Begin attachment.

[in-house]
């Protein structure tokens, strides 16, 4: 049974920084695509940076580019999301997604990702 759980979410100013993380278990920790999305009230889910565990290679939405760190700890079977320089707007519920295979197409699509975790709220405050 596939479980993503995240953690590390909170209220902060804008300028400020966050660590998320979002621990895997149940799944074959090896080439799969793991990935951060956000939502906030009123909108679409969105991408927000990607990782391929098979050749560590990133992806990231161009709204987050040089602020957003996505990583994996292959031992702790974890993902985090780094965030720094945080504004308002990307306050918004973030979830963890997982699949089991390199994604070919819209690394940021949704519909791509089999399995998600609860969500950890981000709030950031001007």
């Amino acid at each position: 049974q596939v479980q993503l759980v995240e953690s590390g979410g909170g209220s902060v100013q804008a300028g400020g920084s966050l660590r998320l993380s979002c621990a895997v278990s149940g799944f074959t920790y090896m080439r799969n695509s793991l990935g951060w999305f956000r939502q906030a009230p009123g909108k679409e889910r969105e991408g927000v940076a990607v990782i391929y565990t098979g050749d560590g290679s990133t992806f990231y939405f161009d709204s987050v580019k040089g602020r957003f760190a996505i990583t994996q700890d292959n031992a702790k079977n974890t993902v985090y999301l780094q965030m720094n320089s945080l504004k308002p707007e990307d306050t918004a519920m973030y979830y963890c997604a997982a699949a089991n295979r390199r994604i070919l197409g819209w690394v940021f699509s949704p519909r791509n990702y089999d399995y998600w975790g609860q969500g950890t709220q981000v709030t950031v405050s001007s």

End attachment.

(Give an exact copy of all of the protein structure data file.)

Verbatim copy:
[in-house]
């Protein structure tokens, strides 16, 4: 049974920084695509940076580019999301997604990702 759980979410100013993380278990920790999305009230889910565990290679939405760190700890079977320089707007519920295979197409699509975790709220405050 596939479980993503995240953690590390909170209220902060804008300028400020966050660590998320979002621990895997149940799944074959090896080439799969793991990935951060956000939502906030009123909108679409969105991408927000990607990782391929098979050749560590990133992806990231161009709204987050040089602020957003996505990583994996292959031992702790974890993902985090780094965030720094945080504004308002990307306050918004973030979830963890997982699949089991390199994604070919819209690394940021949704519909791509089999399995998600609860969500950890981000709030950031001007």
């Amino acid at each position: 049974q596939v479980q993503l759980v995240e953690s590390g979410g909170g209220s902060v100013q804008a300028g400020g920084s966050l660590r998320l993380s979002c621990a895997v278990s149940g799944f074959t920790y090896m080439r799969n695509s793991l990935g951060w999305f956000r939502q906030a009230p009123g909108k679409e889910r969105e991408g927000v940076a990607v990782i391929y565990t098979g050749d560590g290679s990133t992806f990231y939405f161009d709204s987050v580019k040089g602020r957003f760190a996505i990583t994996q700890d292959n031992a702790k079977n974890t993902v985090y999301l780094q965030m720094n320089s945080l504004k308002p707007e990307d306050t918004a519920m973030y979830y963890c997604a997982a699949a089991n295979r390199r994604i070919l197409g819209w690394v940021f699509s949704p519909r791509n990702y089999d399995y998600w975790g609860q969500g950890t709220q981000v709030t950031v405050s001007s």